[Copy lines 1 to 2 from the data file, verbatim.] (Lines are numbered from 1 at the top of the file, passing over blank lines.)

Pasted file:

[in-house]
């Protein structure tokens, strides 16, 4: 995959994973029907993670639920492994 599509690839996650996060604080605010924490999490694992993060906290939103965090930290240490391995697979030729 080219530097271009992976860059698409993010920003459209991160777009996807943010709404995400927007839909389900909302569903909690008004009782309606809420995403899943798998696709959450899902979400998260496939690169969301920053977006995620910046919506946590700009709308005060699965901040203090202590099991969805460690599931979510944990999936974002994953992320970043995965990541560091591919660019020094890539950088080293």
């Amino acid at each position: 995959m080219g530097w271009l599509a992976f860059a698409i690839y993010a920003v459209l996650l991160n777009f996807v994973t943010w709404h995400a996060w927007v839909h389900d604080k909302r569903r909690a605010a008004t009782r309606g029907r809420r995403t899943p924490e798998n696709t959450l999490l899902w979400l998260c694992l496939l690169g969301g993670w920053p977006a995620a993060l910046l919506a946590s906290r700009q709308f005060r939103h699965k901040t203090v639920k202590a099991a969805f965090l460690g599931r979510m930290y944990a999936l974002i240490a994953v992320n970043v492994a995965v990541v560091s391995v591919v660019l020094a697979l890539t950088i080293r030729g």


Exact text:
[in-house]
């Protein structure tokens, strides 16, 4: 995959994973029907993670639920492994 599509690839996650996060604080605010924490999490694992993060906290939103965090930290240490391995697979030729 080219530097271009992976860059698409993010920003459209991160777009996807943010709404995400927007839909389900909302569903909690008004009782309606809420995403899943798998696709959450899902979400998260496939690169969301920053977006995620910046919506946590700009709308005060699965901040203090202590099991969805460690599931979510944990999936974002994953992320970043995965990541560091591919660019020094890539950088080293």